Child Pedestrian Deaths

No parent with young children wants to even contemplate a child of theirs being hit by a car while playing in the neighborhood. The fact is, though, that it happens, and it happens far more often than most people probably realize. In 2009 it was estimated that, on average, every year about 900 pedestrians 18 or younger were killed in traffic accidents. An additional 51,000 were injured, with more than 5,000 of those requiring hospitalization. Younger children made up less than a quarter of those 18-and-under pedestrian fatalities, but big numbers are not necessary for something to be a tragedy. Every young child struck by a car, much less killed, is a tragedy.

Child Pedestrians are at Risk Near Traffic

There were 6,205 pedestrian deaths total in 2019, representing 17% of all traffic-accident deaths. However, those statistics include only traffic deaths, meaning those deaths that occurred on roadways. An estimated 7,668 pedestrians died in 2019 in all vehicular accidents, including those fatalities that happened in accidents that did not occur on public roads. That includes pedestrian deaths that happened in parking lots, driveways, and on private property, resulting in a higher total than reflected by only those pedestrian deaths that occurred on roadways. In 2019, there were 206 pedestrian deaths among children 15 years old and younger, and 424 among pedestrians 20 years old and younger. Of all child deaths in traffic accidents in 2019, 73% were occupants of passenger vehicles, while 16% of those children killed in traffic accidents in 2019 were pedestrians. About 20% of all child traffic fatalities under the age of 15 are pedestrians. Child pedestrian deaths have declined dramatically since 1975, decreasing by 92% from 1975 through 2019. Even so, pedestrians overall are 1.5 times more likely per trip to die in a traffic accident than are the occupants of passenger vehicles.

Children are Not Adults, Especially in Accidents

In most accidents in Georgia, including traffic accidents, the concept of “comparative fault” comes into play. If you are involved in an accident and someone else is primarily at fault, you can recover damages from that person. However, your recovery is reduced by the amount of fault attributed to you. For instance, if the other driver involved in a traffic accident with you is found to be 75% at fault, but you are found to be 25% at fault – meaning you could have avoided the accident or that you contributed to its cause – then your recovery of damages would be reduced by 25%.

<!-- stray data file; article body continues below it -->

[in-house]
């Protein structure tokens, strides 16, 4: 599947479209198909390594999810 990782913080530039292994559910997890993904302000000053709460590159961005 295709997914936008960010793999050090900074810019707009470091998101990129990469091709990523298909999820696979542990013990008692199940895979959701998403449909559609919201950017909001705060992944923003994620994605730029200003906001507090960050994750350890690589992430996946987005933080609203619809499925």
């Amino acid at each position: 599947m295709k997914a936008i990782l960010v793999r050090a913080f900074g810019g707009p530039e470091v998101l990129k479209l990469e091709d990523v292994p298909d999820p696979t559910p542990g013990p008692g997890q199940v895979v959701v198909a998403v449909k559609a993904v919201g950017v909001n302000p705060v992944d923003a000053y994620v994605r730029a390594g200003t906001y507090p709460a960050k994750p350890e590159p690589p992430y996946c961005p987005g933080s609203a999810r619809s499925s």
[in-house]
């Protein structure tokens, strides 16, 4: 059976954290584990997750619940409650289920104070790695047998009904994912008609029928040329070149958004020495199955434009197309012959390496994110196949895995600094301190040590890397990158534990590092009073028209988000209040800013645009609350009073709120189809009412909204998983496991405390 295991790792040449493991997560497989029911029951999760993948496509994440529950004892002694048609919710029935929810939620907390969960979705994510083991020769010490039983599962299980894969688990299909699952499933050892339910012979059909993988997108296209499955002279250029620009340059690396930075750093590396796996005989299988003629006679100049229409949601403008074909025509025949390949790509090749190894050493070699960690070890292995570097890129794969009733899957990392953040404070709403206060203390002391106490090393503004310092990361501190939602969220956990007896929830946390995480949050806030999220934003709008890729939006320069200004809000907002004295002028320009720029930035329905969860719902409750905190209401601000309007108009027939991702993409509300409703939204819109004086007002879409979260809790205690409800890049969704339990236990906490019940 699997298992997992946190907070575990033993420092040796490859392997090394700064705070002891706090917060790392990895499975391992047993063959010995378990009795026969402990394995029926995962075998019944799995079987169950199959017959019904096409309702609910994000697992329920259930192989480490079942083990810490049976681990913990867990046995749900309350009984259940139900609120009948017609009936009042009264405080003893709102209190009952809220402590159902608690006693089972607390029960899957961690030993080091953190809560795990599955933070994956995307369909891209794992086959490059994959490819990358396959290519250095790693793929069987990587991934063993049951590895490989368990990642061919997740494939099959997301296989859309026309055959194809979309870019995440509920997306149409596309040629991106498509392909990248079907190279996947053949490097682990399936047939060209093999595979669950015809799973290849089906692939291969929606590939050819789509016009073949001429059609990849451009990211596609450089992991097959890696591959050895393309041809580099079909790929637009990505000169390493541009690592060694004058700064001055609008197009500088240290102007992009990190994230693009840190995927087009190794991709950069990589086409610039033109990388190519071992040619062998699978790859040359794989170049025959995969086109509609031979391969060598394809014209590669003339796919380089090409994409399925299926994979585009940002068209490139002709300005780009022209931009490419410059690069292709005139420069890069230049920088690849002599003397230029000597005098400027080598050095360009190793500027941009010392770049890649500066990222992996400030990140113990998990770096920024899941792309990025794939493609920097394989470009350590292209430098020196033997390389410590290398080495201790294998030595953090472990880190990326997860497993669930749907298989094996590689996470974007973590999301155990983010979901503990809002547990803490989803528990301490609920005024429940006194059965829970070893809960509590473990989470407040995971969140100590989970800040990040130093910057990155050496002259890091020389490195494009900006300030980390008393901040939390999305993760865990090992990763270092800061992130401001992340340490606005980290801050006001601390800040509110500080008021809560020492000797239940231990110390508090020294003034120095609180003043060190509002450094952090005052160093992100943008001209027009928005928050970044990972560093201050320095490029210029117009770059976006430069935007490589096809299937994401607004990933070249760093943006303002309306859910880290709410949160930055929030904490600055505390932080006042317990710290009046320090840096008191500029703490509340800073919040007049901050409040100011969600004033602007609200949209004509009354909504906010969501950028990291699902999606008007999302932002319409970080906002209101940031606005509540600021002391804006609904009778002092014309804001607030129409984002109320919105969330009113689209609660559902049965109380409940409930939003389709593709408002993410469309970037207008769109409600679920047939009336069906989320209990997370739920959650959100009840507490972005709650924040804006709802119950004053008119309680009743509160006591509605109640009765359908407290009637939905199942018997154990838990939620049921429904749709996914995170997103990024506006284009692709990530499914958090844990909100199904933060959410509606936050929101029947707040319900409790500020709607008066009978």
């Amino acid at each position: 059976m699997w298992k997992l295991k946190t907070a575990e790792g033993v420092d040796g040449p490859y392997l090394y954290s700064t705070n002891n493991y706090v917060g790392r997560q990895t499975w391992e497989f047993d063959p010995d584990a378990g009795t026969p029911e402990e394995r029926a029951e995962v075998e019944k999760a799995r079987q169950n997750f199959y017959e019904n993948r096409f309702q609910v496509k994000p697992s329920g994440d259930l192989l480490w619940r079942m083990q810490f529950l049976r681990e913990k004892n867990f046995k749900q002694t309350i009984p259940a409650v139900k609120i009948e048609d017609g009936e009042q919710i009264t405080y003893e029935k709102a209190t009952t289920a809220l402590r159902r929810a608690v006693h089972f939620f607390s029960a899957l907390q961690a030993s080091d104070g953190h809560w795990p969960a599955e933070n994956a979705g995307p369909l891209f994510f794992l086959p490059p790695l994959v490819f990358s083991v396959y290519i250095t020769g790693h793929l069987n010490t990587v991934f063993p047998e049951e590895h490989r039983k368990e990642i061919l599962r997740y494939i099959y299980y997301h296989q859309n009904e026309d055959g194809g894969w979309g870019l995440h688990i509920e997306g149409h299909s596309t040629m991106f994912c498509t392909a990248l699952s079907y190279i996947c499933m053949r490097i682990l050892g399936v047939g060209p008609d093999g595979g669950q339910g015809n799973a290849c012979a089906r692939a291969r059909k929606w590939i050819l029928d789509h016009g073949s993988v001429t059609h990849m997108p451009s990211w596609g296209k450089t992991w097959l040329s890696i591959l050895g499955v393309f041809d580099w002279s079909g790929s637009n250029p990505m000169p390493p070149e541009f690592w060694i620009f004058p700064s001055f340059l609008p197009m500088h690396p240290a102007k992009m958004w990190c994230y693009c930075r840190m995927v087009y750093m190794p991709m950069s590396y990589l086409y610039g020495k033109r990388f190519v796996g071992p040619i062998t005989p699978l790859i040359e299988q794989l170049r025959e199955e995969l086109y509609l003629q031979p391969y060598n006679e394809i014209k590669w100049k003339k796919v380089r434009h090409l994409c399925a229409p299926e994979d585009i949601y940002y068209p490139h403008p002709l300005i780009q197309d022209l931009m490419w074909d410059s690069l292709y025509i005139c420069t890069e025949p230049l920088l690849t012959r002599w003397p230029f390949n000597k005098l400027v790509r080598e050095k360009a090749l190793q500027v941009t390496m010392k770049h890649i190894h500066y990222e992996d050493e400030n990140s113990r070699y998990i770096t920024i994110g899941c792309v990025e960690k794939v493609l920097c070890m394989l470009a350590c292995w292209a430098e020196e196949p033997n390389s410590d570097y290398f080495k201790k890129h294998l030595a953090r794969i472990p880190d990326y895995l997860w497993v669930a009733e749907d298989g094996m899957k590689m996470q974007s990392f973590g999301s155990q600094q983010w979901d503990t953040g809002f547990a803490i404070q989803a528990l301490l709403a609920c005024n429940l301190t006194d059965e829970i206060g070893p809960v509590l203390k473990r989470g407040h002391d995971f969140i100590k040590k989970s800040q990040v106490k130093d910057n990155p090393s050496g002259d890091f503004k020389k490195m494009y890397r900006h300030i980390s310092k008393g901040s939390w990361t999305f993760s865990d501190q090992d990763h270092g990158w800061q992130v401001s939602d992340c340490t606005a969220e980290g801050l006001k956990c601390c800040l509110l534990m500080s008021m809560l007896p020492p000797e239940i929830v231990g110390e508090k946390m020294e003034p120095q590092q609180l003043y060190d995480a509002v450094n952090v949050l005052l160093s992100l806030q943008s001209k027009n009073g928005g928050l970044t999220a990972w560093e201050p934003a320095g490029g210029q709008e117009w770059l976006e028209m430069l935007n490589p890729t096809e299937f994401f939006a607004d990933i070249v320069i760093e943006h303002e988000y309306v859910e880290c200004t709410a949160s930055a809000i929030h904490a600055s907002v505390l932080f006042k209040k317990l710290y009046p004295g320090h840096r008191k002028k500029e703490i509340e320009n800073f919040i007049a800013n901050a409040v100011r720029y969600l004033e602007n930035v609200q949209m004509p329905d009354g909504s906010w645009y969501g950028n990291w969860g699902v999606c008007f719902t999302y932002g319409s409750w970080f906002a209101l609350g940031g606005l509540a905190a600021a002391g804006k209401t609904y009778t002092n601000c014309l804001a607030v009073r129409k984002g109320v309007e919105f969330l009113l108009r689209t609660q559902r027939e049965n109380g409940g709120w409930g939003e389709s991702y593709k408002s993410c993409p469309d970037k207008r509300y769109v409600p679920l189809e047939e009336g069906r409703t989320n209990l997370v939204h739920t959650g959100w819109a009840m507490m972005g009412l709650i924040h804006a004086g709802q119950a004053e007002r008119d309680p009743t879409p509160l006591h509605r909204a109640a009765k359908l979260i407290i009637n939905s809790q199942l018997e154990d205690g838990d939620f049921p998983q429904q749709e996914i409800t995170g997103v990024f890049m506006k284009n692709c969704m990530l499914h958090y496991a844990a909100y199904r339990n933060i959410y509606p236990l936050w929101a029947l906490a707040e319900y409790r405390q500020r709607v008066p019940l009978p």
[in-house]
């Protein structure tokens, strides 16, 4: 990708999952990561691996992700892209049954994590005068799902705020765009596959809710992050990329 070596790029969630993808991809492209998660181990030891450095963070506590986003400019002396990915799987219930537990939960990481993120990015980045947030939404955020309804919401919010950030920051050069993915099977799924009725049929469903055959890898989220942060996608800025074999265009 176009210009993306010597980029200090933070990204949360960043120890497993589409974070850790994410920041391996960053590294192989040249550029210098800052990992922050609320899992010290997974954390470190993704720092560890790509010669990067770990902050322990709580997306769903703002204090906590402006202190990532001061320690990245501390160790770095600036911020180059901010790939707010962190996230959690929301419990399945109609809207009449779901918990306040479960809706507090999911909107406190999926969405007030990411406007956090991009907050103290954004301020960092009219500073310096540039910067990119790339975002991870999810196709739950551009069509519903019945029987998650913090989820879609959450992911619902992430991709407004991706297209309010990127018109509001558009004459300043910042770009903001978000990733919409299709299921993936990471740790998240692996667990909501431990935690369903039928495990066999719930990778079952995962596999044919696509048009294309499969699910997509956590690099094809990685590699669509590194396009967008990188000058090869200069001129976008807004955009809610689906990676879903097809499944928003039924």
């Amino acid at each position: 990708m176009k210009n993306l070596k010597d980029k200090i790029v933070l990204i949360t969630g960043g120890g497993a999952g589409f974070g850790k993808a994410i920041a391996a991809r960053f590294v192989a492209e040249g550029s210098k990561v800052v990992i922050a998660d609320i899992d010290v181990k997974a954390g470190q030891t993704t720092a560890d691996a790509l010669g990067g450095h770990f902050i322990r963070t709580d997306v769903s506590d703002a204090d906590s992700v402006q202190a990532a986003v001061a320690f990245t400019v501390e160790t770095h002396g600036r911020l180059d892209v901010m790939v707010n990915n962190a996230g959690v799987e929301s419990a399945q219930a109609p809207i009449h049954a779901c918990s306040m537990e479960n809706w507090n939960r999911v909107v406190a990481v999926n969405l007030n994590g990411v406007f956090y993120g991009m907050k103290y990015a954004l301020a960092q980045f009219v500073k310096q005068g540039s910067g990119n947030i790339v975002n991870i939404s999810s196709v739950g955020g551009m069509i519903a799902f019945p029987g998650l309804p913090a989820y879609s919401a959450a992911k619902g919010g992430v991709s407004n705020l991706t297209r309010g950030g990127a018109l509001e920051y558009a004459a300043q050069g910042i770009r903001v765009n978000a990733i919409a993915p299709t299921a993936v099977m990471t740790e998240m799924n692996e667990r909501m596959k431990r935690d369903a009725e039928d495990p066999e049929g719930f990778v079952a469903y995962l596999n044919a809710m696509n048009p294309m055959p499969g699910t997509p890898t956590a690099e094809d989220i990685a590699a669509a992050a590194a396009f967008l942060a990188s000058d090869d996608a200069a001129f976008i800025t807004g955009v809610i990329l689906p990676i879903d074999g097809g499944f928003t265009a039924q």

For a traffic accident involving a child pedestrian, the primary question when it comes to assigning liability is the same as in any other traffic accident: did either party cause the accident because of their own negligence? There is a twist, however. Children are, obviously, not adults, and legally are not held to the same standards. Georgia law requires drivers to use “due care” to avoid hitting pedestrians, but also to exercise “proper precautions” if children are observed in the area. This imposes a higher duty of care when a driver knows or should know – such as around parks, playgrounds, schools, school bus stops, or other areas where children generally are present – that children are or are likely to be present, as well as in neighborhoods when children are visibly present. Children are only held to the standard of whether they exercise the level of care that could be expected from any child of the same age, experience, and intelligence.


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